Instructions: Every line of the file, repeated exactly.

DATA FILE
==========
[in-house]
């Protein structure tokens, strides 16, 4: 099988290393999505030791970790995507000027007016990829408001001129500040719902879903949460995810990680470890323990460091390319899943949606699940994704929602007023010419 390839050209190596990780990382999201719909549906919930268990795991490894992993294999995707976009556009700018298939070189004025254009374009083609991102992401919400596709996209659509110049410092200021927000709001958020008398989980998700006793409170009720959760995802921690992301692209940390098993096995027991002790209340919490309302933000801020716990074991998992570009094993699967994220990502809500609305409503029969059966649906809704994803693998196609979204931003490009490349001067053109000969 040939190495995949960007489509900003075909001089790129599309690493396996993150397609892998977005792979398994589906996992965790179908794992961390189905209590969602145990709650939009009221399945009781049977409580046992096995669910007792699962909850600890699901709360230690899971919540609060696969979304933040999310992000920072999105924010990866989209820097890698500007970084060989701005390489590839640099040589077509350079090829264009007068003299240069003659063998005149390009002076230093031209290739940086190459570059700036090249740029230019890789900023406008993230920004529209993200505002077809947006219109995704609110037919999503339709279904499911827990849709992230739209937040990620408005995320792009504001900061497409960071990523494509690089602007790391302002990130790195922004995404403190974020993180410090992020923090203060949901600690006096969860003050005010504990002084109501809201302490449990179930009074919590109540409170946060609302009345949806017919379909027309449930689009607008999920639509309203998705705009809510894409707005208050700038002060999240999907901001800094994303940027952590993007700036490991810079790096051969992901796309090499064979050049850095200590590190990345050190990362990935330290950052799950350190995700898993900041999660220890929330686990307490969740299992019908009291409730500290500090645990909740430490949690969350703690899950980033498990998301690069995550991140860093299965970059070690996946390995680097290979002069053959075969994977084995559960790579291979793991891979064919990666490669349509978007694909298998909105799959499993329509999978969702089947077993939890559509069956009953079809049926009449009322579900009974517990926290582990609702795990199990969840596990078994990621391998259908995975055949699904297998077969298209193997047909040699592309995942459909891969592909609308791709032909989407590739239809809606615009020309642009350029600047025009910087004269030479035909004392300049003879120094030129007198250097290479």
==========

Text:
[in-house]
């Protein structure tokens, strides 16, 4: 099988290393999505030791970790995507000027007016990829408001001129500040719902879903949460995810990680470890323990460091390319899943949606699940994704929602007023010419 390839050209190596990780990382999201719909549906919930268990795991490894992993294999995707976009556009700018298939070189004025254009374009083609991102992401919400596709996209659509110049410092200021927000709001958020008398989980998700006793409170009720959760995802921690992301692209940390098993096995027991002790209340919490309302933000801020716990074991998992570009094993699967994220990502809500609305409503029969059966649906809704994803693998196609979204931003490009490349001067053109000969 040939190495995949960007489509900003075909001089790129599309690493396996993150397609892998977005792979398994589906996992965790179908794992961390189905209590969602145990709650939009009221399945009781049977409580046992096995669910007792699962909850600890699901709360230690899971919540609060696969979304933040999310992000920072999105924010990866989209820097890698500007970084060989701005390489590839640099040589077509350079090829264009007068003299240069003659063998005149390009002076230093031209290739940086190459570059700036090249740029230019890789900023406008993230920004529209993200505002077809947006219109995704609110037919999503339709279904499911827990849709992230739209937040990620408005995320792009504001900061497409960071990523494509690089602007790391302002990130790195922004995404403190974020993180410090992020923090203060949901600690006096969860003050005010504990002084109501809201302490449990179930009074919590109540409170946060609302009345949806017919379909027309449930689009607008999920639509309203998705705009809510894409707005208050700038002060999240999907901001800094994303940027952590993007700036490991810079790096051969992901796309090499064979050049850095200590590190990345050190990362990935330290950052799950350190995700898993900041999660220890929330686990307490969740299992019908009291409730500290500090645990909740430490949690969350703690899950980033498990998301690069995550991140860093299965970059070690996946390995680097290979002069053959075969994977084995559960790579291979793991891979064919990666490669349509978007694909298998909105799959499993329509999978969702089947077993939890559509069956009953079809049926009449009322579900009974517990926290582990609702795990199990969840596990078994990621391998259908995975055949699904297998077969298209193997047909040699592309995942459909891969592909609308791709032909989407590739239809809606615009020309642009350029600047025009910087004269030479035909004392300049003879120094030129007198250097290479």